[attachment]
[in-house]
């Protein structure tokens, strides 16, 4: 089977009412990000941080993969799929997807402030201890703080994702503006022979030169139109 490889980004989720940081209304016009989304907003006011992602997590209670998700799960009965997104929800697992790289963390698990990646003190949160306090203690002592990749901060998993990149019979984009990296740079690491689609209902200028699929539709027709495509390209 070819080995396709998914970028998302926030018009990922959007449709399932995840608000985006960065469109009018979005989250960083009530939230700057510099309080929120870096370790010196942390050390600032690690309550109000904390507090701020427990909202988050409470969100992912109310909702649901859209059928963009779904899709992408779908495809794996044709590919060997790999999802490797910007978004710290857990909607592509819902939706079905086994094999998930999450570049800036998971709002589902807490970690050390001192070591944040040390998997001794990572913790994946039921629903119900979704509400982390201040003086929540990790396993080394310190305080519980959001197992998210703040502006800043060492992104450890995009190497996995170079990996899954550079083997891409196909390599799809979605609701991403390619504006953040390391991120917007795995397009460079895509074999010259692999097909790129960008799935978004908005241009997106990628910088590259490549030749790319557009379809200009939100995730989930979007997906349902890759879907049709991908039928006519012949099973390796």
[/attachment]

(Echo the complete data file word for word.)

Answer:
[in-house]
């Protein structure tokens, strides 16, 4: 089977009412990000941080993969799929997807402030201890703080994702503006022979030169139109 490889980004989720940081209304016009989304907003006011992602997590209670998700799960009965997104929800697992790289963390698990990646003190949160306090203690002592990749901060998993990149019979984009990296740079690491689609209902200028699929539709027709495509390209 070819080995396709998914970028998302926030018009990922959007449709399932995840608000985006960065469109009018979005989250960083009530939230700057510099309080929120870096370790010196942390050390600032690690309550109000904390507090701020427990909202988050409470969100992912109310909702649901859209059928963009779904899709992408779908495809794996044709590919060997790999999802490797910007978004710290857990909607592509819902939706079905086994094999998930999450570049800036998971709002589902807490970690050390001192070591944040040390998997001794990572913790994946039921629903119900979704509400982390201040003086929540990790396993080394310190305080519980959001197992998210703040502006800043060492992104450890995009190497996995170079990996899954550079083997891409196909390599799809979605609701991403390619504006953040390391991120917007795995397009460079895509074999010259692999097909790129960008799935978004908005241009997106990628910088590259490549030749790319557009379809200009939100995730989930979007997906349902890759879907049709991908039928006519012949099973390796």